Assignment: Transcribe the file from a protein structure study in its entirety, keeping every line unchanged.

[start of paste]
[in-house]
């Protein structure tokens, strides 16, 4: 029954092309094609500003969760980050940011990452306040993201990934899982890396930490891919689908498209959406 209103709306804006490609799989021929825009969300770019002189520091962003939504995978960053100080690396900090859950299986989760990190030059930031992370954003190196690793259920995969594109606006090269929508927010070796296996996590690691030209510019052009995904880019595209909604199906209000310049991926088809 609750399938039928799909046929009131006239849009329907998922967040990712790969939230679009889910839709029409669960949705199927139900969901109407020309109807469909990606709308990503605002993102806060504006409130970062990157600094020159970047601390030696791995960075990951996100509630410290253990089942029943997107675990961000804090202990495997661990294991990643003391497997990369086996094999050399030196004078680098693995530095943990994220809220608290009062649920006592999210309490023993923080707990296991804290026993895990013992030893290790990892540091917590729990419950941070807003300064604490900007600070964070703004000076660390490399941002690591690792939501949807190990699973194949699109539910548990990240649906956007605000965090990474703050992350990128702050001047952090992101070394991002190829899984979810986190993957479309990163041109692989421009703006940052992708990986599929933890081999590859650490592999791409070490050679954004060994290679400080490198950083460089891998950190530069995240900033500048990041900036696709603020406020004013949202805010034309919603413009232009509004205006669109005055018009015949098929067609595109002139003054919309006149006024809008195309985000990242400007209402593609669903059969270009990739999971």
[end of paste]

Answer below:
[in-house]
């Protein structure tokens, strides 16, 4: 029954092309094609500003969760980050940011990452306040993201990934899982890396930490891919689908498209959406 209103709306804006490609799989021929825009969300770019002189520091962003939504995978960053100080690396900090859950299986989760990190030059930031992370954003190196690793259920995969594109606006090269929508927010070796296996996590690691030209510019052009995904880019595209909604199906209000310049991926088809 609750399938039928799909046929009131006239849009329907998922967040990712790969939230679009889910839709029409669960949705199927139900969901109407020309109807469909990606709308990503605002993102806060504006409130970062990157600094020159970047601390030696791995960075990951996100509630410290253990089942029943997107675990961000804090202990495997661990294991990643003391497997990369086996094999050399030196004078680098693995530095943990994220809220608290009062649920006592999210309490023993923080707990296991804290026993895990013992030893290790990892540091917590729990419950941070807003300064604490900007600070964070703004000076660390490399941002690591690792939501949807190990699973194949699109539910548990990240649906956007605000965090990474703050992350990128702050001047952090992101070394991002190829899984979810986190993957479309990163041109692989421009703006940052992708990986599929933890081999590859650490592999791409070490050679954004060994290679400080490198950083460089891998950190530069995240900033500048990041900036696709603020406020004013949202805010034309919603413009232009509004205006669109005055018009015949098929067609595109002139003054919309006149006024809008195309985000990242400007209402593609669903059969270009990739999971």